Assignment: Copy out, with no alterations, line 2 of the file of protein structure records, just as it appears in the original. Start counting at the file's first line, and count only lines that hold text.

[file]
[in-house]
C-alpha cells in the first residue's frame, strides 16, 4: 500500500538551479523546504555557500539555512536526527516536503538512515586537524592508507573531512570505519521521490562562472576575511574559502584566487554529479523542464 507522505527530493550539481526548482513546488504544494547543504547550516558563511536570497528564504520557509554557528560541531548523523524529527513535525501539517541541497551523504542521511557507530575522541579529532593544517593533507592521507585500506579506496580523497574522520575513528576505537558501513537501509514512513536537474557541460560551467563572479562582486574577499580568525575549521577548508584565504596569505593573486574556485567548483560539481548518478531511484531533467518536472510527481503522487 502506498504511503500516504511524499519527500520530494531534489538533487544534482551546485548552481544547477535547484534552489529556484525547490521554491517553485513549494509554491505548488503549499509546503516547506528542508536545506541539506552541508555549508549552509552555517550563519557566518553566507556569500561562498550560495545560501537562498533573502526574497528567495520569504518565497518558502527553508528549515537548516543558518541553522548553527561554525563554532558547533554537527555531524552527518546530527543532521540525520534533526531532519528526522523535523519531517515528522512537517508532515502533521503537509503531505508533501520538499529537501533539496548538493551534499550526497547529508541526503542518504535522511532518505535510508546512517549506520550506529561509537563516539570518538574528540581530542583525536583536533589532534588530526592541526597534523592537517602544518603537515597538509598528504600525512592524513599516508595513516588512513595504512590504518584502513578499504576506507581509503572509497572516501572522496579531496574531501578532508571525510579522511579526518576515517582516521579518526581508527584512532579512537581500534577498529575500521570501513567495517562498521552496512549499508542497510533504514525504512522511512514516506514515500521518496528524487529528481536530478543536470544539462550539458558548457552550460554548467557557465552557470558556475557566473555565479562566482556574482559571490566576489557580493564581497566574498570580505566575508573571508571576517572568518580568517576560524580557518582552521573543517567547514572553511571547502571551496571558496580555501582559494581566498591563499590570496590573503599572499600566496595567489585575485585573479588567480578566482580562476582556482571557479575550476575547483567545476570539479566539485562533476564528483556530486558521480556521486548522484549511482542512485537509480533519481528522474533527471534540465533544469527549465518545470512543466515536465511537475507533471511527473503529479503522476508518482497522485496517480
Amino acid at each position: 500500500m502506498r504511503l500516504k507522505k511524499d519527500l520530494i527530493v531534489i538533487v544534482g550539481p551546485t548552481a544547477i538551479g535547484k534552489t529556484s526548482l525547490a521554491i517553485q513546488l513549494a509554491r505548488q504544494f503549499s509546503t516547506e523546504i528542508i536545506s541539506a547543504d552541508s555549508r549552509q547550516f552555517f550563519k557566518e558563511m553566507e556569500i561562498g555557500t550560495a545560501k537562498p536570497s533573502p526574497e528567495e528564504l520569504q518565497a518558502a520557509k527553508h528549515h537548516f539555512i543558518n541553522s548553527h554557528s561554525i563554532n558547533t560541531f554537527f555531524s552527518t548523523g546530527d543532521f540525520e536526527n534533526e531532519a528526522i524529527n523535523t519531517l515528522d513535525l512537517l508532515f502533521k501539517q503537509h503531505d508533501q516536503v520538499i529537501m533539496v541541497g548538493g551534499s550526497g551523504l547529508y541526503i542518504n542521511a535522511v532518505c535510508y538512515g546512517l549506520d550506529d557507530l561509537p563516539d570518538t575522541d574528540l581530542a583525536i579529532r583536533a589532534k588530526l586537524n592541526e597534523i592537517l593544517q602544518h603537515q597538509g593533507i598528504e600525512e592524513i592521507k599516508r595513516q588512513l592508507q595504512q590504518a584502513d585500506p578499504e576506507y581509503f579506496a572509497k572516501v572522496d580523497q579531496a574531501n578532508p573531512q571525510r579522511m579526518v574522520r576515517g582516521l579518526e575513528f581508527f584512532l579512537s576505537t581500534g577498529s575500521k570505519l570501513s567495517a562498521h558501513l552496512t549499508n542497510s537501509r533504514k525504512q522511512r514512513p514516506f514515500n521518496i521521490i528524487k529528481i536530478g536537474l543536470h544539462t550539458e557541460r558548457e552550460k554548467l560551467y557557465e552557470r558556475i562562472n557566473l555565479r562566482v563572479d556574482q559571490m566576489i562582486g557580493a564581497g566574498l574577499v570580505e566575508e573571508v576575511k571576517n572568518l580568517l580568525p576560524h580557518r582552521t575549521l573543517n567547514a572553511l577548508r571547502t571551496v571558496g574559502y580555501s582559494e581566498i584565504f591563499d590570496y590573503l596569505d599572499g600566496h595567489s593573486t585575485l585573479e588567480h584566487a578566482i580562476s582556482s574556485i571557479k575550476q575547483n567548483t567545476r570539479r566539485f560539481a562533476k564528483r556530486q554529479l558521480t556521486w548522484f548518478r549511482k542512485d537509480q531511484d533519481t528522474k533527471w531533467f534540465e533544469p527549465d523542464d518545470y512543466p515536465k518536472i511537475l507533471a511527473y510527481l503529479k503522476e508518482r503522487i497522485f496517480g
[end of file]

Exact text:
C-alpha cells in the first residue's frame, strides 16, 4: 500500500538551479523546504555557500539555512536526527516536503538512515586537524592508507573531512570505519521521490562562472576575511574559502584566487554529479523542464 507522505527530493550539481526548482513546488504544494547543504547550516558563511536570497528564504520557509554557528560541531548523523524529527513535525501539517541541497551523504542521511557507530575522541579529532593544517593533507592521507585500506579506496580523497574522520575513528576505537558501513537501509514512513536537474557541460560551467563572479562582486574577499580568525575549521577548508584565504596569505593573486574556485567548483560539481548518478531511484531533467518536472510527481503522487 502506498504511503500516504511524499519527500520530494531534489538533487544534482551546485548552481544547477535547484534552489529556484525547490521554491517553485513549494509554491505548488503549499509546503516547506528542508536545506541539506552541508555549508549552509552555517550563519557566518553566507556569500561562498550560495545560501537562498533573502526574497528567495520569504518565497518558502527553508528549515537548516543558518541553522548553527561554525563554532558547533554537527555531524552527518546530527543532521540525520534533526531532519528526522523535523519531517515528522512537517508532515502533521503537509503531505508533501520538499529537501533539496548538493551534499550526497547529508541526503542518504535522511532518505535510508546512517549506520550506529561509537563516539570518538574528540581530542583525536583536533589532534588530526592541526597534523592537517602544518603537515597538509598528504600525512592524513599516508595513516588512513595504512590504518584502513578499504576506507581509503572509497572516501572522496579531496574531501578532508571525510579522511579526518576515517582516521579518526581508527584512532579512537581500534577498529575500521570501513567495517562498521552496512549499508542497510533504514525504512522511512514516506514515500521518496528524487529528481536530478543536470544539462550539458558548457552550460554548467557557465552557470558556475557566473555565479562566482556574482559571490566576489557580493564581497566574498570580505566575508573571508571576517572568518580568517576560524580557518582552521573543517567547514572553511571547502571551496571558496580555501582559494581566498591563499590570496590573503599572499600566496595567489585575485585573479588567480578566482580562476582556482571557479575550476575547483567545476570539479566539485562533476564528483556530486558521480556521486548522484549511482542512485537509480533519481528522474533527471534540465533544469527549465518545470512543466515536465511537475507533471511527473503529479503522476508518482497522485496517480